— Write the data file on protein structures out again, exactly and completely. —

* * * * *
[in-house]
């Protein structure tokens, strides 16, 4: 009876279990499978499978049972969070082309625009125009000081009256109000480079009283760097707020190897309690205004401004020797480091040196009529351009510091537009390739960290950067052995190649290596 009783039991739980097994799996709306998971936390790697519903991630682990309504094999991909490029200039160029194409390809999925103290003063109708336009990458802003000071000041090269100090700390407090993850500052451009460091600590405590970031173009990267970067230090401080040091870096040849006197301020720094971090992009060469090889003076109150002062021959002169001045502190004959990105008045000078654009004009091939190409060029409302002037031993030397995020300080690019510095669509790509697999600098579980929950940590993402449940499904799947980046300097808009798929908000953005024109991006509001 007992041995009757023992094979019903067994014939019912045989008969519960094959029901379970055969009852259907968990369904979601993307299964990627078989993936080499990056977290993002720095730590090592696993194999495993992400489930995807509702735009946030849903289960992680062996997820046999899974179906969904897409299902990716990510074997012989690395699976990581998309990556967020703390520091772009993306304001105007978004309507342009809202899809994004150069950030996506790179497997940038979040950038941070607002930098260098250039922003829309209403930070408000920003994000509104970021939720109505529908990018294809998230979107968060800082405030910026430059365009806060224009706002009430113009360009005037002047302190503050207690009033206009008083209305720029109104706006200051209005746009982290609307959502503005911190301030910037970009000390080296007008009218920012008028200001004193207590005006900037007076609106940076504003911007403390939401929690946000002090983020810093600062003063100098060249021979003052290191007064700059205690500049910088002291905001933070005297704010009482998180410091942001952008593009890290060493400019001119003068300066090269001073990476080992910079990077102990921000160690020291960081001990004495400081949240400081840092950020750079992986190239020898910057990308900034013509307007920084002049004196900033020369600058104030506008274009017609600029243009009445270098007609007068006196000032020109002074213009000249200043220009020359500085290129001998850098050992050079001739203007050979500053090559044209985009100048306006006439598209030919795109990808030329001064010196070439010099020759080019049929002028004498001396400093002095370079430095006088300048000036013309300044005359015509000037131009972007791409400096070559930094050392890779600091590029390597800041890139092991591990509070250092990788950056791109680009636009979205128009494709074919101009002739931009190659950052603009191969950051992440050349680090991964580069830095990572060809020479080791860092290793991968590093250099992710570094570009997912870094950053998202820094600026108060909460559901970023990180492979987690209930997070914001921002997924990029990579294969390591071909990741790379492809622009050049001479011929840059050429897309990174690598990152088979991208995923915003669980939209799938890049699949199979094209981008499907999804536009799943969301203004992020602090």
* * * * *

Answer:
[in-house]
């Protein structure tokens, strides 16, 4: 009876279990499978499978049972969070082309625009125009000081009256109000480079009283760097707020190897309690205004401004020797480091040196009529351009510091537009390739960290950067052995190649290596 009783039991739980097994799996709306998971936390790697519903991630682990309504094999991909490029200039160029194409390809999925103290003063109708336009990458802003000071000041090269100090700390407090993850500052451009460091600590405590970031173009990267970067230090401080040091870096040849006197301020720094971090992009060469090889003076109150002062021959002169001045502190004959990105008045000078654009004009091939190409060029409302002037031993030397995020300080690019510095669509790509697999600098579980929950940590993402449940499904799947980046300097808009798929908000953005024109991006509001 007992041995009757023992094979019903067994014939019912045989008969519960094959029901379970055969009852259907968990369904979601993307299964990627078989993936080499990056977290993002720095730590090592696993194999495993992400489930995807509702735009946030849903289960992680062996997820046999899974179906969904897409299902990716990510074997012989690395699976990581998309990556967020703390520091772009993306304001105007978004309507342009809202899809994004150069950030996506790179497997940038979040950038941070607002930098260098250039922003829309209403930070408000920003994000509104970021939720109505529908990018294809998230979107968060800082405030910026430059365009806060224009706002009430113009360009005037002047302190503050207690009033206009008083209305720029109104706006200051209005746009982290609307959502503005911190301030910037970009000390080296007008009218920012008028200001004193207590005006900037007076609106940076504003911007403390939401929690946000002090983020810093600062003063100098060249021979003052290191007064700059205690500049910088002291905001933070005297704010009482998180410091942001952008593009890290060493400019001119003068300066090269001073990476080992910079990077102990921000160690020291960081001990004495400081949240400081840092950020750079992986190239020898910057990308900034013509307007920084002049004196900033020369600058104030506008274009017609600029243009009445270098007609007068006196000032020109002074213009000249200043220009020359500085290129001998850098050992050079001739203007050979500053090559044209985009100048306006006439598209030919795109990808030329001064010196070439010099020759080019049929002028004498001396400093002095370079430095006088300048000036013309300044005359015509000037131009972007791409400096070559930094050392890779600091590029390597800041890139092991591990509070250092990788950056791109680009636009979205128009494709074919101009002739931009190659950052603009191969950051992440050349680090991964580069830095990572060809020479080791860092290793991968590093250099992710570094570009997912870094950053998202820094600026108060909460559901970023990180492979987690209930997070914001921002997924990029990579294969390591071909990741790379492809622009050049001479011929840059050429897309990174690598990152088979991208995923915003669980939209799938890049699949199979094209981008499907999804536009799943969301203004992020602090």